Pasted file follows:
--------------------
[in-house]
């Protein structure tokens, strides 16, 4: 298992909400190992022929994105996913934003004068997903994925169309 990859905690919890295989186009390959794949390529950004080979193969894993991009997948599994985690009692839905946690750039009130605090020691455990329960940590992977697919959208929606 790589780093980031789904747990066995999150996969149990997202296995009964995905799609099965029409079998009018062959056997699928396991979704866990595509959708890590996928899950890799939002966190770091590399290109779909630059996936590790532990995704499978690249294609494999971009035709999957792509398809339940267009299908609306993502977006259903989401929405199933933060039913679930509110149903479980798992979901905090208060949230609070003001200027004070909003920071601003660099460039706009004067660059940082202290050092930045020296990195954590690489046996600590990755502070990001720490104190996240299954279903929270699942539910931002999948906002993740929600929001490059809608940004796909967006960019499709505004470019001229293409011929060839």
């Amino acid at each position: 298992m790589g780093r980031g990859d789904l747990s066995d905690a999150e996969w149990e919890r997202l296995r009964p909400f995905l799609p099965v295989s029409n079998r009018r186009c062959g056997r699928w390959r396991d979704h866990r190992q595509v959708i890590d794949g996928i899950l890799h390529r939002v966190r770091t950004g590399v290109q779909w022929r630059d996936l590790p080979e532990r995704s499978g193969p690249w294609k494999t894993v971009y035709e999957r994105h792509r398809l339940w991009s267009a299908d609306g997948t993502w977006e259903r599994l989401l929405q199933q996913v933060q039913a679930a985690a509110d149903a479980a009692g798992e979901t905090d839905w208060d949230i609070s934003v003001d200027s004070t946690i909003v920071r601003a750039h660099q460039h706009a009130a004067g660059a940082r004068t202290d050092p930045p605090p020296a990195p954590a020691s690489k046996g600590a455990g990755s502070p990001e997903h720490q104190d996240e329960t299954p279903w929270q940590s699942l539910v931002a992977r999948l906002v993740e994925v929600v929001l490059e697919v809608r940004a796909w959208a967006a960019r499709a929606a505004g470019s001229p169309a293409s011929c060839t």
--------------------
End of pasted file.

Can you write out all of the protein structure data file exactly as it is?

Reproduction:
[in-house]
């Protein structure tokens, strides 16, 4: 298992909400190992022929994105996913934003004068997903994925169309 990859905690919890295989186009390959794949390529950004080979193969894993991009997948599994985690009692839905946690750039009130605090020691455990329960940590992977697919959208929606 790589780093980031789904747990066995999150996969149990997202296995009964995905799609099965029409079998009018062959056997699928396991979704866990595509959708890590996928899950890799939002966190770091590399290109779909630059996936590790532990995704499978690249294609494999971009035709999957792509398809339940267009299908609306993502977006259903989401929405199933933060039913679930509110149903479980798992979901905090208060949230609070003001200027004070909003920071601003660099460039706009004067660059940082202290050092930045020296990195954590690489046996600590990755502070990001720490104190996240299954279903929270699942539910931002999948906002993740929600929001490059809608940004796909967006960019499709505004470019001229293409011929060839």
């Amino acid at each position: 298992m790589g780093r980031g990859d789904l747990s066995d905690a999150e996969w149990e919890r997202l296995r009964p909400f995905l799609p099965v295989s029409n079998r009018r186009c062959g056997r699928w390959r396991d979704h866990r190992q595509v959708i890590d794949g996928i899950l890799h390529r939002v966190r770091t950004g590399v290109q779909w022929r630059d996936l590790p080979e532990r995704s499978g193969p690249w294609k494999t894993v971009y035709e999957r994105h792509r398809l339940w991009s267009a299908d609306g997948t993502w977006e259903r599994l989401l929405q199933q996913v933060q039913a679930a985690a509110d149903a479980a009692g798992e979901t905090d839905w208060d949230i609070s934003v003001d200027s004070t946690i909003v920071r601003a750039h660099q460039h706009a009130a004067g660059a940082r004068t202290d050092p930045p605090p020296a990195p954590a020691s690489k046996g600590a455990g990755s502070p990001e997903h720490q104190d996240e329960t299954p279903w929270q940590s699942l539910v931002a992977r999948l906002v993740e994925v929600v929001l490059e697919v809608r940004a796909w959208a967006a960019r499709a929606a505004g470019s001229p169309a293409s011929c060839t």